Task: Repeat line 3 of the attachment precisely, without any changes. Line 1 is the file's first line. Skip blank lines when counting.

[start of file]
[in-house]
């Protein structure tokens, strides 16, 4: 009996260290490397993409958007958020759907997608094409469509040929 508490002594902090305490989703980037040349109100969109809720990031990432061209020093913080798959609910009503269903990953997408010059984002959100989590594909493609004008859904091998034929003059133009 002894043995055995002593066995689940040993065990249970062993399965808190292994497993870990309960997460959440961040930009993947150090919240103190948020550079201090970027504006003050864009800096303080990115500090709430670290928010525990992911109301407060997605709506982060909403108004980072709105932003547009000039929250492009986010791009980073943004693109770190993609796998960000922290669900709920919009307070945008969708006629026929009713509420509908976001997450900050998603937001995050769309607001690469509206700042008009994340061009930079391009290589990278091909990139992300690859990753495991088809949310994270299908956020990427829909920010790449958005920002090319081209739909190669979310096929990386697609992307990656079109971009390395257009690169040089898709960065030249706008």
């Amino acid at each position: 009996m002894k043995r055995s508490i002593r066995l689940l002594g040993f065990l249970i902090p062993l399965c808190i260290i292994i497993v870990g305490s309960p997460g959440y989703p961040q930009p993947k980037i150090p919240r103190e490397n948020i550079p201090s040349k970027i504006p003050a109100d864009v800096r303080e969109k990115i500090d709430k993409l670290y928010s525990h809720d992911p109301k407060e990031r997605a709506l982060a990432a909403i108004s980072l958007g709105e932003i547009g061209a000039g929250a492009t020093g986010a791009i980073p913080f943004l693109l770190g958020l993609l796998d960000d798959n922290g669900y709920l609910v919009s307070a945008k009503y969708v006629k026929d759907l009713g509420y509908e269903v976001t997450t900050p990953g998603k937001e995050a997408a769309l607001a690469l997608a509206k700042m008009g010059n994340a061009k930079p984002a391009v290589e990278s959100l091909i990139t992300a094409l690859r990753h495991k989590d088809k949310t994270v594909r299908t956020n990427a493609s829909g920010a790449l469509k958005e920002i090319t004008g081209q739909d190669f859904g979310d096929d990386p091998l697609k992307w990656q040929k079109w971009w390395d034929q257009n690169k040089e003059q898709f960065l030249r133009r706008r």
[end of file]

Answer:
């Amino acid at each position: 009996m002894k043995r055995s508490i002593r066995l689940l002594g040993f065990l249970i902090p062993l399965c808190i260290i292994i497993v870990g305490s309960p997460g959440y989703p961040q930009p993947k980037i150090p919240r103190e490397n948020i550079p201090s040349k970027i504006p003050a109100d864009v800096r303080e969109k990115i500090d709430k993409l670290y928010s525990h809720d992911p109301k407060e990031r997605a709506l982060a990432a909403i108004s980072l958007g709105e932003i547009g061209a000039g929250a492009t020093g986010a791009i980073p913080f943004l693109l770190g958020l993609l796998d960000d798959n922290g669900y709920l609910v919009s307070a945008k009503y969708v006629k026929d759907l009713g509420y509908e269903v976001t997450t900050p990953g998603k937001e995050a997408a769309l607001a690469l997608a509206k700042m008009g010059n994340a061009k930079p984002a391009v290589e990278s959100l091909i990139t992300a094409l690859r990753h495991k989590d088809k949310t994270v594909r299908t956020n990427a493609s829909g920010a790449l469509k958005e920002i090319t004008g081209q739909d190669f859904g979310d096929d990386p091998l697609k992307w990656q040929k079109w971009w390395d034929q257009n690169k040089e003059q898709f960065l030249r133009r706008r």